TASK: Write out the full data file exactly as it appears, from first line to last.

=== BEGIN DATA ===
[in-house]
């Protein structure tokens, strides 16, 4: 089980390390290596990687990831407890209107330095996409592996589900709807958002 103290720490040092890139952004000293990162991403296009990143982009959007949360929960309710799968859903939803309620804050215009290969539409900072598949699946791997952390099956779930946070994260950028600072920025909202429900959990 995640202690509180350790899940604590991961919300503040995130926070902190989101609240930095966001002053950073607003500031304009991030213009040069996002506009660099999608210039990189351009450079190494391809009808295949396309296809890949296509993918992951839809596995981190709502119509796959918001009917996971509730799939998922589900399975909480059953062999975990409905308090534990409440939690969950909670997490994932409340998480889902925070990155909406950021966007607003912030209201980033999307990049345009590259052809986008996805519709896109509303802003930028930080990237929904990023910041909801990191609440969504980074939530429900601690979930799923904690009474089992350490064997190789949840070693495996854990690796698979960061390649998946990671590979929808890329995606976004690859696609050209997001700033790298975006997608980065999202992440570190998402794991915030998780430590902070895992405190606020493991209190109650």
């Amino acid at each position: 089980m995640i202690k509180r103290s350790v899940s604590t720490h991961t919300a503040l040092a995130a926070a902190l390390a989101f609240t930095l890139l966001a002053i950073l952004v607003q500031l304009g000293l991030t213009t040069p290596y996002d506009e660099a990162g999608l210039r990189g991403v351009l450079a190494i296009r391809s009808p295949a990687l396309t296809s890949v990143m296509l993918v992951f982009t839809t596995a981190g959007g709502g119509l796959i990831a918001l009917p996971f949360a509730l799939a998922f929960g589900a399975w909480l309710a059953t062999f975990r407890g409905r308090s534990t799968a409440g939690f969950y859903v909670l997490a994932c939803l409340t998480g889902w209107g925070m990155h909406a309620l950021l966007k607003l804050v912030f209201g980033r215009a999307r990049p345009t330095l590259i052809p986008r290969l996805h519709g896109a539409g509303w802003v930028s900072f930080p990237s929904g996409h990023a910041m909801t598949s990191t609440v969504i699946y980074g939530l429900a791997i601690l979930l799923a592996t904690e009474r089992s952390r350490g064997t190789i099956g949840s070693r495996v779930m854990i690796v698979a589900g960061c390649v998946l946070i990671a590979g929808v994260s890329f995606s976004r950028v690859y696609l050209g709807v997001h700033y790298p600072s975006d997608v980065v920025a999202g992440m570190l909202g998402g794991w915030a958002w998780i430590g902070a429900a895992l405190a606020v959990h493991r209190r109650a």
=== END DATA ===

[in-house]
């Protein structure tokens, strides 16, 4: 089980390390290596990687990831407890209107330095996409592996589900709807958002 103290720490040092890139952004000293990162991403296009990143982009959007949360929960309710799968859903939803309620804050215009290969539409900072598949699946791997952390099956779930946070994260950028600072920025909202429900959990 995640202690509180350790899940604590991961919300503040995130926070902190989101609240930095966001002053950073607003500031304009991030213009040069996002506009660099999608210039990189351009450079190494391809009808295949396309296809890949296509993918992951839809596995981190709502119509796959918001009917996971509730799939998922589900399975909480059953062999975990409905308090534990409440939690969950909670997490994932409340998480889902925070990155909406950021966007607003912030209201980033999307990049345009590259052809986008996805519709896109509303802003930028930080990237929904990023910041909801990191609440969504980074939530429900601690979930799923904690009474089992350490064997190789949840070693495996854990690796698979960061390649998946990671590979929808890329995606976004690859696609050209997001700033790298975006997608980065999202992440570190998402794991915030998780430590902070895992405190606020493991209190109650």
């Amino acid at each position: 089980m995640i202690k509180r103290s350790v899940s604590t720490h991961t919300a503040l040092a995130a926070a902190l390390a989101f609240t930095l890139l966001a002053i950073l952004v607003q500031l304009g000293l991030t213009t040069p290596y996002d506009e660099a990162g999608l210039r990189g991403v351009l450079a190494i296009r391809s009808p295949a990687l396309t296809s890949v990143m296509l993918v992951f982009t839809t596995a981190g959007g709502g119509l796959i990831a918001l009917p996971f949360a509730l799939a998922f929960g589900a399975w909480l309710a059953t062999f975990r407890g409905r308090s534990t799968a409440g939690f969950y859903v909670l997490a994932c939803l409340t998480g889902w209107g925070m990155h909406a309620l950021l966007k607003l804050v912030f209201g980033r215009a999307r990049p345009t330095l590259i052809p986008r290969l996805h519709g896109a539409g509303w802003v930028s900072f930080p990237s929904g996409h990023a910041m909801t598949s990191t609440v969504i699946y980074g939530l429900a791997i601690l979930l799923a592996t904690e009474r089992s952390r350490g064997t190789i099956g949840s070693r495996v779930m854990i690796v698979a589900g960061c390649v998946l946070i990671a590979g929808v994260s890329f995606s976004r950028v690859y696609l050209g709807v997001h700033y790298p600072s975006d997608v980065v920025a999202g992440m570190l909202g998402g794991w915030a958002w998780i430590g902070a429900a895992l405190a606020v959990h493991r209190r109650a």